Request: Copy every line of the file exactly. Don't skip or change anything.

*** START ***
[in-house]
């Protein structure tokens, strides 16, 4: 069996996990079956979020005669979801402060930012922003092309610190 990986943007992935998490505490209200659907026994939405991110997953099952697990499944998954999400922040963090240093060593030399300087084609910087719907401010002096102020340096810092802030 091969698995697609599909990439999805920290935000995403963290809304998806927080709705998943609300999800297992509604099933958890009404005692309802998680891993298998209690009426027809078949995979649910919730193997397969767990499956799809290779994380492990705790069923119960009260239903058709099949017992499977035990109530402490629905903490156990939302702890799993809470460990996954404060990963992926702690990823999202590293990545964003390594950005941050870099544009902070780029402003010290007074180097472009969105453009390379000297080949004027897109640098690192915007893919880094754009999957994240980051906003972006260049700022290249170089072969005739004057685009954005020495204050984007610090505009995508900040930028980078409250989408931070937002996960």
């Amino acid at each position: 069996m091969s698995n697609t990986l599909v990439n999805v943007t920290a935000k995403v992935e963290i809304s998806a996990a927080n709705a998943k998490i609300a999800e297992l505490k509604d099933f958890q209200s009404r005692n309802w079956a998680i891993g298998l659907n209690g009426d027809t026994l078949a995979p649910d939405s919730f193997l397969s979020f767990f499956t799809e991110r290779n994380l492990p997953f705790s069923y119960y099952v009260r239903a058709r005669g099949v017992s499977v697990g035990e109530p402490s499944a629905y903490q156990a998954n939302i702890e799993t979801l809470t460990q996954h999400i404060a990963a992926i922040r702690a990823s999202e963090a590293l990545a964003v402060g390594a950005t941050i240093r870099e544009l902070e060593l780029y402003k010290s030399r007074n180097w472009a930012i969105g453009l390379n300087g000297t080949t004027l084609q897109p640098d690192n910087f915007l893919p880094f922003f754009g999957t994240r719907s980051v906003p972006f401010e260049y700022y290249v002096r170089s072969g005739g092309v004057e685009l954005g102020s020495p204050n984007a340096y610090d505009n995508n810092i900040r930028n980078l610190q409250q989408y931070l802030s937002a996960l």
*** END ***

[in-house]
């Protein structure tokens, strides 16, 4: 069996996990079956979020005669979801402060930012922003092309610190 990986943007992935998490505490209200659907026994939405991110997953099952697990499944998954999400922040963090240093060593030399300087084609910087719907401010002096102020340096810092802030 091969698995697609599909990439999805920290935000995403963290809304998806927080709705998943609300999800297992509604099933958890009404005692309802998680891993298998209690009426027809078949995979649910919730193997397969767990499956799809290779994380492990705790069923119960009260239903058709099949017992499977035990109530402490629905903490156990939302702890799993809470460990996954404060990963992926702690990823999202590293990545964003390594950005941050870099544009902070780029402003010290007074180097472009969105453009390379000297080949004027897109640098690192915007893919880094754009999957994240980051906003972006260049700022290249170089072969005739004057685009954005020495204050984007610090505009995508900040930028980078409250989408931070937002996960």
């Amino acid at each position: 069996m091969s698995n697609t990986l599909v990439n999805v943007t920290a935000k995403v992935e963290i809304s998806a996990a927080n709705a998943k998490i609300a999800e297992l505490k509604d099933f958890q209200s009404r005692n309802w079956a998680i891993g298998l659907n209690g009426d027809t026994l078949a995979p649910d939405s919730f193997l397969s979020f767990f499956t799809e991110r290779n994380l492990p997953f705790s069923y119960y099952v009260r239903a058709r005669g099949v017992s499977v697990g035990e109530p402490s499944a629905y903490q156990a998954n939302i702890e799993t979801l809470t460990q996954h999400i404060a990963a992926i922040r702690a990823s999202e963090a590293l990545a964003v402060g390594a950005t941050i240093r870099e544009l902070e060593l780029y402003k010290s030399r007074n180097w472009a930012i969105g453009l390379n300087g000297t080949t004027l084609q897109p640098d690192n910087f915007l893919p880094f922003f754009g999957t994240r719907s980051v906003p972006f401010e260049y700022y290249v002096r170089s072969g005739g092309v004057e685009l954005g102020s020495p204050n984007a340096y610090d505009n995508n810092i900040r930028n980078l610190q409250q989408y931070l802030s937002a996960l």